ALBUQUERQUE, N.M. (AP) — City commissioners in the southern New Mexico town of Truth or Consequences are proposing a moratorium on well drilling while they attempt to figure out if the number of wells tapping into the city’s famed hot springs is harming the lifeblood of its eclectic mix of inns and spas.
The commission voted unanimously Tuesday night to publish the proposal, which would ban the drilling of any new wells, with a few exceptions to ensure the city’s 6,500 residents have affordable access to drinking water.
The proposal, which will be up for a final vote July 17, is pitting some of the town’s hot springs business owners against each other.
Bill Martin, owner of the 82-year-old Artesian Bathhouse and RV Park, says reduced pressure in his lines has forced him to close a third of his tubs. He blames the [auth] problem on the number of new wells drilled in town over the past decade and an increase in people using domestic wells for commercial operations.
“I’ve been here since 1982 and I’ve never seen this place so bad,” he said in a telephone interview. “It’s moved from being a retirement town to a rip off your neighbor town.”
While Martin’s neighbor, La Paloma Hot Springs & Spa owner Lisa Malzahn, says she sometimes has to shut her tubs due to low pressure, other inn owners who are upstream say the moratorium is unnecessary and is being driven by a “sky is falling mentality.”
“I don’t have any problems,” said Richard Epstein, who has owned the Fire Water Lodge for 18 years. “There are plenty of hot springs. I don’t know what these people are thinking. … It’s people who already have and don’t want anybody else to have. I don’t like people who are, ‘I’ve got mine, you can’t have yours.”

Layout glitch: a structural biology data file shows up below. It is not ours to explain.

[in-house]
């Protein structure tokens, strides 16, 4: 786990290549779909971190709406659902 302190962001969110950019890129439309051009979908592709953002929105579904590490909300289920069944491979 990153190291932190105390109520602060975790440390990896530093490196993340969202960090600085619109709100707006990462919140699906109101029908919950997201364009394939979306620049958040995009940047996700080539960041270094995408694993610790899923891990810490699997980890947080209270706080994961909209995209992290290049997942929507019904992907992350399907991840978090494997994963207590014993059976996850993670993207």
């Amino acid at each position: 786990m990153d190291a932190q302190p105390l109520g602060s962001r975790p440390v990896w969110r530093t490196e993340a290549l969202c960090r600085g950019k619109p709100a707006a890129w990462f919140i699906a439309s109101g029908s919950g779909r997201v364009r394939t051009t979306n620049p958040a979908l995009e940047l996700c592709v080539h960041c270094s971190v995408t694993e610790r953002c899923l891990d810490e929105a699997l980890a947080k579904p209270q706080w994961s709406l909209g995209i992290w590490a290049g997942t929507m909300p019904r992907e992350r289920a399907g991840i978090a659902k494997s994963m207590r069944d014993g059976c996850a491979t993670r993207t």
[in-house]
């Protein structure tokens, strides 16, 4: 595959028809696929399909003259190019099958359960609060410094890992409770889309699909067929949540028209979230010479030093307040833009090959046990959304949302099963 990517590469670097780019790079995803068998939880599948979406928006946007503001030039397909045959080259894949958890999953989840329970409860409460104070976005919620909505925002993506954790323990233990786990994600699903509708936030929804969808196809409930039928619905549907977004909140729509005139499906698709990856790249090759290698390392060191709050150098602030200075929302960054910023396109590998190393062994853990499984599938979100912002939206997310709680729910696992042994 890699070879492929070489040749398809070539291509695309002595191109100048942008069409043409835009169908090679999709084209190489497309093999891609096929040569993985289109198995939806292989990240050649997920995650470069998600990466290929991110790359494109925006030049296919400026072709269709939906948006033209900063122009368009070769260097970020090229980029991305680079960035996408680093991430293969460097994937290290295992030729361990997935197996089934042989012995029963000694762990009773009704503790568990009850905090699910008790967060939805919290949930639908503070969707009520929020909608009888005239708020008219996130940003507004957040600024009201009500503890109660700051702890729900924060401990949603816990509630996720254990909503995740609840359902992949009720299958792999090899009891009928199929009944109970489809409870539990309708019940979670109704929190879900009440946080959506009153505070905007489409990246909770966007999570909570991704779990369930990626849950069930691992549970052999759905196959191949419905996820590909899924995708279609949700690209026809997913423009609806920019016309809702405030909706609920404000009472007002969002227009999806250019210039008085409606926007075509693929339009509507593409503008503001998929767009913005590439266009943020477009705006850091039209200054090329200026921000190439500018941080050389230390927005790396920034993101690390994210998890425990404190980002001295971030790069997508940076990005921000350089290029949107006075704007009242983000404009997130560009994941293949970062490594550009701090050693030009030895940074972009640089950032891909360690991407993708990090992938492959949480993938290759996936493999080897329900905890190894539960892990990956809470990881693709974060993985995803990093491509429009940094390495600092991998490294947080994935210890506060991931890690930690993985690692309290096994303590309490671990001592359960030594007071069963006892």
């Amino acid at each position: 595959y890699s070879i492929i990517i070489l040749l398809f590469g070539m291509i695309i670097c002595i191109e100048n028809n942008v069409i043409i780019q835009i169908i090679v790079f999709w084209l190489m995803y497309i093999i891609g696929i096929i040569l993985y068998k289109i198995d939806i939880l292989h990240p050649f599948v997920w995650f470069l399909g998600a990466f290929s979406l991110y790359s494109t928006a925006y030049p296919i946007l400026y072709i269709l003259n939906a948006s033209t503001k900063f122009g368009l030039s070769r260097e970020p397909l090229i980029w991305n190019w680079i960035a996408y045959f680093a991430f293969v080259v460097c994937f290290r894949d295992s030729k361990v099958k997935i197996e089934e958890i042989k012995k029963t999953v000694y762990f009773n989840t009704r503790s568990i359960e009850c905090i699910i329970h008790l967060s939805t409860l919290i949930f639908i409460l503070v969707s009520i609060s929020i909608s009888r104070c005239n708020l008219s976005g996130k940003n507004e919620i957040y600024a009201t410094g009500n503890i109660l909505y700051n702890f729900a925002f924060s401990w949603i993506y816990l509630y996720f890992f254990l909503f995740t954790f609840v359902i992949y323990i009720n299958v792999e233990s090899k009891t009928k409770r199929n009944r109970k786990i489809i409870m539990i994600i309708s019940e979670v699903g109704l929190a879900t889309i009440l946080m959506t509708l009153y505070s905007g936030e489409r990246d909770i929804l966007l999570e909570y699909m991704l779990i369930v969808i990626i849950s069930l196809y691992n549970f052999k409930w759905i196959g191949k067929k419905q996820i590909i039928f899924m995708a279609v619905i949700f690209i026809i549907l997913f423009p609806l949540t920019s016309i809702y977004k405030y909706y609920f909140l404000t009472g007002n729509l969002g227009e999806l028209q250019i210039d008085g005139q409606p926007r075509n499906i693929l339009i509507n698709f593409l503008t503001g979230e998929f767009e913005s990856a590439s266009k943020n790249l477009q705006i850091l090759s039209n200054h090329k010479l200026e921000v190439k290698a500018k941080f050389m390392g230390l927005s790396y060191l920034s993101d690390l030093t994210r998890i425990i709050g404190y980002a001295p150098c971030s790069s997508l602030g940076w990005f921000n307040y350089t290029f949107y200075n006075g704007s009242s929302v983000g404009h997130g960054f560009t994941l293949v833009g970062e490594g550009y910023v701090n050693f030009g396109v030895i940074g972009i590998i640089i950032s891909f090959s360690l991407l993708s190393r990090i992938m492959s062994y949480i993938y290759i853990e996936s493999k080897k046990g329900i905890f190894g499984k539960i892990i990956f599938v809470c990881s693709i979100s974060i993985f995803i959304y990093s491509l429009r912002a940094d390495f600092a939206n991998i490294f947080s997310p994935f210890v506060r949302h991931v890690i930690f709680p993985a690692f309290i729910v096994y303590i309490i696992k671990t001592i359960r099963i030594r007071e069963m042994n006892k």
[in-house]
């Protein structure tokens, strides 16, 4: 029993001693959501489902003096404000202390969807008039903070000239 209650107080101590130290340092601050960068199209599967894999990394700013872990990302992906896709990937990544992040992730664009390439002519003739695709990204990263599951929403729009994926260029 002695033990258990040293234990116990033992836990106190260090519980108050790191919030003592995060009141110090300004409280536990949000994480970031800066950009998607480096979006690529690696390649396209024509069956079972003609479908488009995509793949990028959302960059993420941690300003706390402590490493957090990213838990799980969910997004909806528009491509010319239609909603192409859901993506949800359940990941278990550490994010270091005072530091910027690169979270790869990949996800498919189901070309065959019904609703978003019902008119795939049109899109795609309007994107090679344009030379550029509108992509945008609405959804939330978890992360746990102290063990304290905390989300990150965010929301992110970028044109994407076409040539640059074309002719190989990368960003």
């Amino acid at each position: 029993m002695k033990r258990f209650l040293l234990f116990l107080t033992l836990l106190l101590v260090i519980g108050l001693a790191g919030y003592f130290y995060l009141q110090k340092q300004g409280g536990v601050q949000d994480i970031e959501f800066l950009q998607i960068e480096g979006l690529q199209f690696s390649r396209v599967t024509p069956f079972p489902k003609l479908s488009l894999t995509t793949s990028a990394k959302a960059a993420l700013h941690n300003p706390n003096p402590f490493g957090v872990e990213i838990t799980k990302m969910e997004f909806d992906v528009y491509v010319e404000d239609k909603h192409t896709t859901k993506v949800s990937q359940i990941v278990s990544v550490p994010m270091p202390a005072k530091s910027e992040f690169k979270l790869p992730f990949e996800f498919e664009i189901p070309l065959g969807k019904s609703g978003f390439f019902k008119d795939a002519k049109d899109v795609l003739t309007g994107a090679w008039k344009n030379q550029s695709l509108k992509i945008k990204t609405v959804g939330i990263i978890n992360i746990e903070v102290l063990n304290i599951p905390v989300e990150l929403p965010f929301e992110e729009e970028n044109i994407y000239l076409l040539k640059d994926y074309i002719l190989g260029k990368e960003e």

Sid Bryan, owner of the Red Pelican and Pelican Spa, says he thinks the moratorium is unnecessary, and notes “when they tried to do this six years ago it created a run on wells.”
Mayor John Mulcahy, meantime, says the town is simply taking steps to try and understand what is going on and make sure a crucial resource is protected.
“We don’t know. That’s the deal,” he said. “I’ve got one guy saying, ‘I’ve got a problem,’ another guy saying, ‘I don’t.'”
Mulcahy says a total of 146 well permits have been granted by the city in its history, and there are currently 84 active wells. Under current law, he said, any property owner can drill a well, and there is no differentiation between regular water wells and thermal wells, meaning anyone in the city can tap into the thermal zone.
Malzahn says the Artesian mineral springs are the lifeblood of the town, attracting visitors drawn to their reputed medicinal powers.
Mulcahy emphasizes the hot springs are not drying up. Martin agrees, noting the thermal water dates back to the Ice Age. The pressure problems seem to be related to flows from the nearby Elephant Butte Lake damn into the Rio Grande and to agricultural users in the area, Martin and Malvahn said.
Martin says his concern is that fluctuating pressures could interrupt flows and pull contaminants like those from an old gas station leak downtown into the thermal springs.
“It’s a huge mess that’s been created,” he said. “I am really concerned about that aquifer. It’s really fragile.”